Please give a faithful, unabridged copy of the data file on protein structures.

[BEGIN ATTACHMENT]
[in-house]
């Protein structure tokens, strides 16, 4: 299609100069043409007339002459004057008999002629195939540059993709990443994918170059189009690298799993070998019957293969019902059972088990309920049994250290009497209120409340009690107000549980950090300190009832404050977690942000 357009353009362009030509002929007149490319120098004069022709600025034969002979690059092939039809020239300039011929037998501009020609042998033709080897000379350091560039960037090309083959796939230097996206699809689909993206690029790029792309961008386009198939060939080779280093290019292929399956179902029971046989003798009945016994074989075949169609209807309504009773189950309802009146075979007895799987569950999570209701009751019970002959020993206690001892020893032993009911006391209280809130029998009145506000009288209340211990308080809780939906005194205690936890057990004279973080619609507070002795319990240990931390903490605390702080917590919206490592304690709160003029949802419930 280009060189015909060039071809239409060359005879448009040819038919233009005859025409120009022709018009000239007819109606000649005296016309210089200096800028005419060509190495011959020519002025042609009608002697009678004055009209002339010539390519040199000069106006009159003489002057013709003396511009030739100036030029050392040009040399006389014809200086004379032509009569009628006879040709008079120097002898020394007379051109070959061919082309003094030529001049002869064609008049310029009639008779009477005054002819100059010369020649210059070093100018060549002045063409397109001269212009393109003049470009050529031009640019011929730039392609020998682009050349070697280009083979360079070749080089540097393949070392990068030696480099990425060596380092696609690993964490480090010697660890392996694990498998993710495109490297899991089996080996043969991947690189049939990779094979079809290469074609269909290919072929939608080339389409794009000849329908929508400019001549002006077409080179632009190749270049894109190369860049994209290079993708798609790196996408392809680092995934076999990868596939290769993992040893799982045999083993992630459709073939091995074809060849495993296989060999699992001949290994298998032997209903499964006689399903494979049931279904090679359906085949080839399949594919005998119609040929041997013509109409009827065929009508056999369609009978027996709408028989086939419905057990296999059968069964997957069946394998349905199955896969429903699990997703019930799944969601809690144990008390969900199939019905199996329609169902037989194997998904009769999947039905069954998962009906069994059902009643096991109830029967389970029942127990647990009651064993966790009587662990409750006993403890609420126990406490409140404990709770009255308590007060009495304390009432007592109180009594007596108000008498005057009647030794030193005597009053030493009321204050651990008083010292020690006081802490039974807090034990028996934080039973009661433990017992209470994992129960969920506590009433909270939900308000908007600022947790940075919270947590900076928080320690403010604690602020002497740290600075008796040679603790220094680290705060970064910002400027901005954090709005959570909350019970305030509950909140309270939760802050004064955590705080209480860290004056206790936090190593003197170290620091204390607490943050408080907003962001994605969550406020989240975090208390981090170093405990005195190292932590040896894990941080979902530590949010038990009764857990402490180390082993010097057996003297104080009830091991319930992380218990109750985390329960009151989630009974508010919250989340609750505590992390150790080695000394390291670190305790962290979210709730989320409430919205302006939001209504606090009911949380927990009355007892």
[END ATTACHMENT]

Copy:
[in-house]
């Protein structure tokens, strides 16, 4: 299609100069043409007339002459004057008999002629195939540059993709990443994918170059189009690298799993070998019957293969019902059972088990309920049994250290009497209120409340009690107000549980950090300190009832404050977690942000 357009353009362009030509002929007149490319120098004069022709600025034969002979690059092939039809020239300039011929037998501009020609042998033709080897000379350091560039960037090309083959796939230097996206699809689909993206690029790029792309961008386009198939060939080779280093290019292929399956179902029971046989003798009945016994074989075949169609209807309504009773189950309802009146075979007895799987569950999570209701009751019970002959020993206690001892020893032993009911006391209280809130029998009145506000009288209340211990308080809780939906005194205690936890057990004279973080619609507070002795319990240990931390903490605390702080917590919206490592304690709160003029949802419930 280009060189015909060039071809239409060359005879448009040819038919233009005859025409120009022709018009000239007819109606000649005296016309210089200096800028005419060509190495011959020519002025042609009608002697009678004055009209002339010539390519040199000069106006009159003489002057013709003396511009030739100036030029050392040009040399006389014809200086004379032509009569009628006879040709008079120097002898020394007379051109070959061919082309003094030529001049002869064609008049310029009639008779009477005054002819100059010369020649210059070093100018060549002045063409397109001269212009393109003049470009050529031009640019011929730039392609020998682009050349070697280009083979360079070749080089540097393949070392990068030696480099990425060596380092696609690993964490480090010697660890392996694990498998993710495109490297899991089996080996043969991947690189049939990779094979079809290469074609269909290919072929939608080339389409794009000849329908929508400019001549002006077409080179632009190749270049894109190369860049994209290079993708798609790196996408392809680092995934076999990868596939290769993992040893799982045999083993992630459709073939091995074809060849495993296989060999699992001949290994298998032997209903499964006689399903494979049931279904090679359906085949080839399949594919005998119609040929041997013509109409009827065929009508056999369609009978027996709408028989086939419905057990296999059968069964997957069946394998349905199955896969429903699990997703019930799944969601809690144990008390969900199939019905199996329609169902037989194997998904009769999947039905069954998962009906069994059902009643096991109830029967389970029942127990647990009651064993966790009587662990409750006993403890609420126990406490409140404990709770009255308590007060009495304390009432007592109180009594007596108000008498005057009647030794030193005597009053030493009321204050651990008083010292020690006081802490039974807090034990028996934080039973009661433990017992209470994992129960969920506590009433909270939900308000908007600022947790940075919270947590900076928080320690403010604690602020002497740290600075008796040679603790220094680290705060970064910002400027901005954090709005959570909350019970305030509950909140309270939760802050004064955590705080209480860290004056206790936090190593003197170290620091204390607490943050408080907003962001994605969550406020989240975090208390981090170093405990005195190292932590040896894990941080979902530590949010038990009764857990402490180390082993010097057996003297104080009830091991319930992380218990109750985390329960009151989630009974508010919250989340609750505590992390150790080695000394390291670190305790962290979210709730989320409430919205302006939001209504606090009911949380927990009355007892």